One of the more under-talked about aspects of a good floor spacer is that they must typically be in motion to maximize their effectiveness. It's the reason Kyle Korver never stops moving on the floor. Dunleavy isn't quite on Korver's level when it comes to never-ending movement on the offensive end, but he does keep the defense chasing him. He also uses screens really, really smartly to free himself up to rain threes down on the defense.

Here, Noah sets a simple down screen on Jamal Crawford for Dunleavy and Mike is able to use a quick head fake and then explodes around the screen to get a wide open look for three. The Bulls have arguably the best screening big men in the league and Dunleavy makes great use of them. Sometimes basketball is a really simple game and the play above is a great example. But you've got to have players that can take advantage of their opportunities and Dunleavy does that as well as anyone.

4. He's a really good defender.

Dunleavy, like most white spot-up shooters, often gets a reputation as a bad defender. It's stupid and wrong and based on what amounts to some pretty racist stuff, but it still happens. For instance, a lot of people still think Kyle Korver isn't a good defender because these stereotypes exist, despite Kyle Korver being a quite good defender going all the way back to his time with the Bulls. Dunleavy is good in different ways than Korver, but he is just as effective. So far this season, on shots in which Dunleavy is within 3 feet of the shooter, guys are shooting just 34.48%. That ranks him 12th in the league amongst the 181 players with 25 or more shots they've defended that closely so far this season. Lest you think that's just small sample size noise, last season, amongst players with at least 100 shots where they were defending within 3 feet, Dunleavy was 28th out of 299 such players, forcing opponents to shoot just 40.85% when he was in the area.

There are a couple of reasons for Dunleavy's strong shot defense. First, he's very smart about positioning his body and taking proper angles. Second, dude is big. MDJ has incredibly long arms and at 6'9" he's tall for a wing. Just getting a shot over him is more difficult task than it is against other wings. His wingspan also helps him in slowing dribble penetration, which he needs as his lateral quickness isn't elite. It's not bad, either, but his length helps make things easier for him.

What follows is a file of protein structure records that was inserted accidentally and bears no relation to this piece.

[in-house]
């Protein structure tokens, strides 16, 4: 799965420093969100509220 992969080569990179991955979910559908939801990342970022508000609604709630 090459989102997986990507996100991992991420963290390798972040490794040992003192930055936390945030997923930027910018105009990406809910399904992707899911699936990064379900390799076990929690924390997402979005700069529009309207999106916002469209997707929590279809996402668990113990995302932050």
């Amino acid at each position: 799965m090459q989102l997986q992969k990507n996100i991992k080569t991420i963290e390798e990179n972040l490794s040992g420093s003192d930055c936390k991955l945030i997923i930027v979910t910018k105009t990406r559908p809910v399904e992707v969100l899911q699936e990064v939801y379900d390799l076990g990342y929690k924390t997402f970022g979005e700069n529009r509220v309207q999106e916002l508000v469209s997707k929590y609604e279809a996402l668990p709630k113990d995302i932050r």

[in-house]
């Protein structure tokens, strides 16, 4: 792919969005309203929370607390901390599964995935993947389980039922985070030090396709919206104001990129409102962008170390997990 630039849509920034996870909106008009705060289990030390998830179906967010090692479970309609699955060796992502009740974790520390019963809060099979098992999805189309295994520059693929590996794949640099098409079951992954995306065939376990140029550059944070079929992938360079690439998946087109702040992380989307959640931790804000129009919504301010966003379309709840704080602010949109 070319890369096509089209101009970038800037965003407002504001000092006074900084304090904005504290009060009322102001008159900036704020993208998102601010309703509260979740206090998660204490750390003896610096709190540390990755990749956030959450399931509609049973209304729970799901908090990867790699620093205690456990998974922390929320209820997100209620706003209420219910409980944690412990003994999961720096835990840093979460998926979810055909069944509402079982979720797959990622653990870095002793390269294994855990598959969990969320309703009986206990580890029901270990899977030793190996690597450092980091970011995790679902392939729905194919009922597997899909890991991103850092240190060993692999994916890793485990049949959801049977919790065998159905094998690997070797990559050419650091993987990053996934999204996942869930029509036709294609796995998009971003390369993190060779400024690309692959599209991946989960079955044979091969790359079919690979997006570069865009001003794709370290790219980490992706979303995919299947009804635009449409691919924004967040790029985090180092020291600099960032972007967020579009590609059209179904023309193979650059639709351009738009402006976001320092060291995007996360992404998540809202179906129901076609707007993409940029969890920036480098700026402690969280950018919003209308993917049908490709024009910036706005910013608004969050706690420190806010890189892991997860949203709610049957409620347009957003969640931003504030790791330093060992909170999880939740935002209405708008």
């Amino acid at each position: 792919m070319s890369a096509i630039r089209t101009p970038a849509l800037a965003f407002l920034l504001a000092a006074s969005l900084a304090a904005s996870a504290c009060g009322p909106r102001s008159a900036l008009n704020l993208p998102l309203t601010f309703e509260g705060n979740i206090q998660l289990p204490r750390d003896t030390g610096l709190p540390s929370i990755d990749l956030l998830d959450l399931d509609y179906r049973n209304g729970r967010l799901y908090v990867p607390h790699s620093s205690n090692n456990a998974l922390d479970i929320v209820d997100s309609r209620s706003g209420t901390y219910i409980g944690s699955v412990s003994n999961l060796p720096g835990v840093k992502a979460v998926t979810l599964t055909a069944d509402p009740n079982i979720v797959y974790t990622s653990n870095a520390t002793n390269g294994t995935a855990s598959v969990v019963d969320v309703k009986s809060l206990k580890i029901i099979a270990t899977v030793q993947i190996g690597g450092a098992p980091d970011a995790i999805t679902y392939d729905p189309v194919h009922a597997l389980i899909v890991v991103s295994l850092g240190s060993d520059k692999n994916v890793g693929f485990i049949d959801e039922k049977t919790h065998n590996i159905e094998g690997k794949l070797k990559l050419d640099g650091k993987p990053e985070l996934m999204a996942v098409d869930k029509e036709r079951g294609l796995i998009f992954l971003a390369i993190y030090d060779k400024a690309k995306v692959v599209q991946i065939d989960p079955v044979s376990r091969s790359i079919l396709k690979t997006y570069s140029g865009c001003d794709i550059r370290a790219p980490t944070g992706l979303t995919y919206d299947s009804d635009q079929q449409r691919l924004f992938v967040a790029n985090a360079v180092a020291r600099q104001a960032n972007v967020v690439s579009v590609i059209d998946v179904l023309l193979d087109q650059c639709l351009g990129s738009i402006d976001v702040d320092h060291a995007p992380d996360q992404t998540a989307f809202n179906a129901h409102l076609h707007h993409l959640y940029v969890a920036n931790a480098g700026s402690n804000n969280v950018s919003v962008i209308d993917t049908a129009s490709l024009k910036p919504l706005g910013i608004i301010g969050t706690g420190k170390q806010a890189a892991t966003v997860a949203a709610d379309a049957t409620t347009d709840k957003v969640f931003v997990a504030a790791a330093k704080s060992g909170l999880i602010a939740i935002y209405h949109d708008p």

There are other things Dunleavy does really well. When he's the last man back in transition, he seems to have an innate skill for playing the drive and stripping the ball handler with this cool swipe-down move he does. I couldn't find a video of it, but he's done it several times already this season, so keep an eye out for it. He is also very good at taking charges. Last season, Dunleavy was 4th in the league in charges drawn at 20. Dunleavy's charge drawing ability speaks to his understanding of angles and positioning on defense. It is also a testament to his defensive fundamentals. Combining fundamentals, smarts, and great length for his position adds up to a very solid defensive player to go with an efficient offensive role player. It shouldn't be surprising then that...

5. The Bulls are a LOT better with him on the floor than when he's off.

According to basketball-reference, 11 games into the season, the difference between the Bulls plus-minus per 100 possessions when Dunleavy is on the court versus when he sits is a whopping +31.5. Now, some of that is because Doug McDermott has been kind of a trainwreck whenever he's seen the floor and Doug is Dunleavy's primary backup. Still, some of this is good stuff that Dunleavy is doing. He's sporting a 60.9% True Shooting percentage on his 11.5 points per game. He's defending really well, as I mentioned, and he just seems to make the right decision pretty much always on either end. Seriously, it's hard to find plays where Dunleavy makes an obvious mistake.

Oh, also...

6. He can throw sick lob passes across the whole court.

So here's to Mike Dunleavy and his awesome, awesome start to the season. Keep it up!